Continuing my series of posts about the fall of Saigon in April 1975:
After I dispatched my last message to the director of NSA, General Lew Allen, Bob, Gary, and I destroyed out comms gear and crypto and locked the door as we left for the staging area.
The remaining events of 29 April are confused in my memory—I was in such bad shape from lack of food and sleep that I was starting to hallucinate. I know that, as the North Vietnamese shelling of Saigon continued, I begged Al Gray to get Bob and Gary out as soon as possible. I couldn’t tolerate the idea that, after all they’d done, they might be hurt, captured, or killed. Sometime in the afternoon, when finally they went out on a whirlybird en route to a ship of the U.S. 7th Fleet cruising in the South China Sea, my work in Vietnam was finished. The last of my 43 subordinates and their families were safely out of the country.
I recall being locked in a room alone and told to wait until I was called for, trying to stay awake in my chair as the building pitched from artillery hits. I didn’t want to board a chopper until I got confirmation that Bob and Gary were safe on a ship of the 7th Fleet. And I wanted to get to a telephone to confirm that our Vietnamese counterparts were being evacuated. As far as I knew, they were still at their posts awaiting orders. But there was no telephone in the room, and I couldn’t leave because the South Vietnamese air force officers were still on the prowl in the hallways demanding evacuation at gunpoint.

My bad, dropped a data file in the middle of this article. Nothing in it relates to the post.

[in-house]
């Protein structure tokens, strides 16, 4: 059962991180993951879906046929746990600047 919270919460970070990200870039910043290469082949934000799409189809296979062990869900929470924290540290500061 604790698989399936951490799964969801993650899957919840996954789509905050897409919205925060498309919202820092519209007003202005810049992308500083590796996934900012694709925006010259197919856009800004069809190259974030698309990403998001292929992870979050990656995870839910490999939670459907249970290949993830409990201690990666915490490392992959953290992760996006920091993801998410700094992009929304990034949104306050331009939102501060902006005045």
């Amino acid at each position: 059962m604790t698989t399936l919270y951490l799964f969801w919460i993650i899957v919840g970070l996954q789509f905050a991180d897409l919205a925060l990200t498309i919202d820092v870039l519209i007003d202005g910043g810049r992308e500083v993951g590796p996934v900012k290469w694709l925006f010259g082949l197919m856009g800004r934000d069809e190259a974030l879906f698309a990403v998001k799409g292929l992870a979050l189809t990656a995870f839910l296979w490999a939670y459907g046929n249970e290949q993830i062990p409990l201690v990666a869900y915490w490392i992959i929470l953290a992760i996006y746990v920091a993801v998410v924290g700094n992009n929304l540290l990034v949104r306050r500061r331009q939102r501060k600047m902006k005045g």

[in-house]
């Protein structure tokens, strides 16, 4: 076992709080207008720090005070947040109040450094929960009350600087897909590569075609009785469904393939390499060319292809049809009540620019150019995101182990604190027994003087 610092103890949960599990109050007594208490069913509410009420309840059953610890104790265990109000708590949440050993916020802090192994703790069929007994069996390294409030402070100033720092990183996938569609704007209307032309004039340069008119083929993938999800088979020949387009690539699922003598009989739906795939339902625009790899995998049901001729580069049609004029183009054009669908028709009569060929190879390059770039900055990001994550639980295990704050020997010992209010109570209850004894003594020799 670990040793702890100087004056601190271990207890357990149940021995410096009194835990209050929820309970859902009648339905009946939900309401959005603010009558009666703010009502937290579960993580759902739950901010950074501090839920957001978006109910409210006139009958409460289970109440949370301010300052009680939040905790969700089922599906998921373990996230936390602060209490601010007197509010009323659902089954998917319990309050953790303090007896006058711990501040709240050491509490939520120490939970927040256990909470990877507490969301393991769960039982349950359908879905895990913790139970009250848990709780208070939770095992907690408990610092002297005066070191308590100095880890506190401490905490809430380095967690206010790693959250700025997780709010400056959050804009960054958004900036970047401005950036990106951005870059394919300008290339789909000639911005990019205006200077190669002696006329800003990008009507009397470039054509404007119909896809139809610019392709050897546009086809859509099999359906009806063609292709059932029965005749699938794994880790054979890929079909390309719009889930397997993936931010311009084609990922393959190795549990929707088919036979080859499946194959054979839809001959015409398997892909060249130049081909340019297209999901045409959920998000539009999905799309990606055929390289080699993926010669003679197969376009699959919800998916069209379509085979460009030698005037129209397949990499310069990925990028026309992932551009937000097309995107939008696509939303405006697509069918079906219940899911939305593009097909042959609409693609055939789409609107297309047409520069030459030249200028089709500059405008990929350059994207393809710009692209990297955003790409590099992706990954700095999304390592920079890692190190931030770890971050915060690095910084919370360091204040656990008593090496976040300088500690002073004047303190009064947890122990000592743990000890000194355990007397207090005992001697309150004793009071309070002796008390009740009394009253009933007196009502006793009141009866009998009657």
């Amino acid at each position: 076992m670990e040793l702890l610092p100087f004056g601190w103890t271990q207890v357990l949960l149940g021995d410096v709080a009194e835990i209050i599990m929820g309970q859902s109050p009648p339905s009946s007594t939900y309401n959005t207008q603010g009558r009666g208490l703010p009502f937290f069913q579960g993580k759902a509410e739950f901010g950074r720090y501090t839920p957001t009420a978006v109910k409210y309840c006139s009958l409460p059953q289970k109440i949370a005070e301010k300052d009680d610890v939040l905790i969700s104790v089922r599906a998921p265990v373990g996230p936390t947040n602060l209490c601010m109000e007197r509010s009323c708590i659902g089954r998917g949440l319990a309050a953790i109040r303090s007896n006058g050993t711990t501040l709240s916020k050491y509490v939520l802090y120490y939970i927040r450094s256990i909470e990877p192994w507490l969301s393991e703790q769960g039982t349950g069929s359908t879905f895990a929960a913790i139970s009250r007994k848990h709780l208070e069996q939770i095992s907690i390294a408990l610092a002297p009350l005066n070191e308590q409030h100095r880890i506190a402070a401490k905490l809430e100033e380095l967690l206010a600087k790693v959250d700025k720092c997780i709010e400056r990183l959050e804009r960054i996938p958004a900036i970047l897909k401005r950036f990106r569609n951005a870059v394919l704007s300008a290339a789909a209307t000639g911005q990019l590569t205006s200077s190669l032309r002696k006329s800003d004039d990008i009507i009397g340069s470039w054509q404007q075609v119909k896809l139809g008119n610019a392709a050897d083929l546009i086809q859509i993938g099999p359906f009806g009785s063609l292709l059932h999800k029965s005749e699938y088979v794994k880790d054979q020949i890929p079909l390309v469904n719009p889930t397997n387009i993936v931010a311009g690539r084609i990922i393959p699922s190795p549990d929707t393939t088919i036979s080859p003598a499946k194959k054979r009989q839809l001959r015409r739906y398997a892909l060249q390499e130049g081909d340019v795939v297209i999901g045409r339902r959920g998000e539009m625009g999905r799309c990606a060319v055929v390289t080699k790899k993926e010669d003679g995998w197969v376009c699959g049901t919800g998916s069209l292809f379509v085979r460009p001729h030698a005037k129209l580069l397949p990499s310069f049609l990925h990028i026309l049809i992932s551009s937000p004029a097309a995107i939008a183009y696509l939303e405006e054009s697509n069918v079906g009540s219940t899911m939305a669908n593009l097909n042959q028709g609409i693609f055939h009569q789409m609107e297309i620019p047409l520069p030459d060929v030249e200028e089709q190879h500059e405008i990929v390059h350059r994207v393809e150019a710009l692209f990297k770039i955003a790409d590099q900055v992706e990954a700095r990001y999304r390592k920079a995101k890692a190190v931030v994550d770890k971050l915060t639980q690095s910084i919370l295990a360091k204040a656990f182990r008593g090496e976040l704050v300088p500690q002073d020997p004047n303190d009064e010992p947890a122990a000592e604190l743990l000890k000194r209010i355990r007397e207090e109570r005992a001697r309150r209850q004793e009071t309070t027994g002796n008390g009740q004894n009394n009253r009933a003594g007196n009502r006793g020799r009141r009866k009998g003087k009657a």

The next thing I remember is being outside.
It was getting dark, and rain was pelting the helicopters in the compound. I protested to Al Gray that I wanted to wait for confirmation that my two communicators were safe, but he ordered me, in unrepeatable language, to get myself on the chopper now. I climbed aboard carrying with me the two flags that had hung in my office—the U.S. stars and stripes and the gold-and-orange national flag of the defunct Republic of Vietnam.
The bird, for some reason, was not a CH-53 but a small Air America slick, a little huey. As soon as we were airborne, I saw tracers coming at us. We took so many slugs in the fuselage that I thought we were going down, but we made it. All over the city below me, fires were burning. Once we were “feet wet”— over water—the pilot dropped us abruptly to an altitude just above the water’s surface, and my stomach struggled to keep up. It was, he explained to me later, to avoid surface-to-air missiles. All I remember of the flight after that is darkness.